Salt and Silver: Early Photography, Opens Nov. 10

This exhibition offers a singular opportunity to see the rarest and best early salt print photographs in the world.

Linnaeus Tripe, Puthu Mundapum, View of the Nave. Trimul Naik’s choultry, 1858, salted paper print from glass plate negative, courtesy of the Wilson Centre for Photography

Early Photography 1840-1860

Opening Reception: November 10, 7-9 p.m.
Williamson Gallery, Scripps College

Salted paper prints, one of the earliest forms of photography, is a uniquely British invention, unveiled by William Henry Fox Talbot in 1839.  Salt prints spread across the globe, creating a new visual language of the modern moment. This revolutionary technique transformed subjects from still lifes, portraits, landscapes and scenes of daily life into images with their own specific aesthetic: a soft, luxurious effect particular to this photographic process. The few salt prints that survive are seldom seen due to their fragility, and this exhibition is a singular opportunity to see the rarest and best early photographs of this type in the world. The exhibition was recently on view at the Tate Museum in London. Salt and Silver appears at the Williamson through the generosity of Jane and Michael Wilson and the Wilson Centre for Photography.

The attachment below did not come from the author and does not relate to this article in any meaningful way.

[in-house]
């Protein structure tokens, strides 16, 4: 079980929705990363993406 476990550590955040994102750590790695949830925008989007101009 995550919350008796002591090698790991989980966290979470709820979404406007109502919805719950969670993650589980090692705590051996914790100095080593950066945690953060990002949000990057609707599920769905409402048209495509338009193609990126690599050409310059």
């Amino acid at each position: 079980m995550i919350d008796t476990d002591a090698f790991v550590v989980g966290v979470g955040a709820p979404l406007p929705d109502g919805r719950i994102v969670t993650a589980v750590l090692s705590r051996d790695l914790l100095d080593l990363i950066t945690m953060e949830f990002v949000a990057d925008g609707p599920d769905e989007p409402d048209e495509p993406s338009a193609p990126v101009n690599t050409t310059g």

The Boston Globe‘s Mark Feeney offers an entertaining overview of the exhibition, well worth perusing, here.


Salt and Silver Symposium

Saturday, November 10, 3-4:30 p.m.
Humanities Auditorium, Scripps College


Hope Kingsley, Wilson Centre of Photography, London: “An Introduction to Salt and Silver

Chitra Ramalingam, Assistant Curator of Photography, Yale Center for British Art:
“Knowing the World Through Early Photographs”

Kathleen Stewart Howe, Sarah Rempel and Herbert S. Rempel ’23 Director of the Pomona College Museum of Art and Professor of Art History: “Paper Photography’s Identity Crisis”


Locations listed are on the Scripps College campus. The map of the campus can be accessed here.


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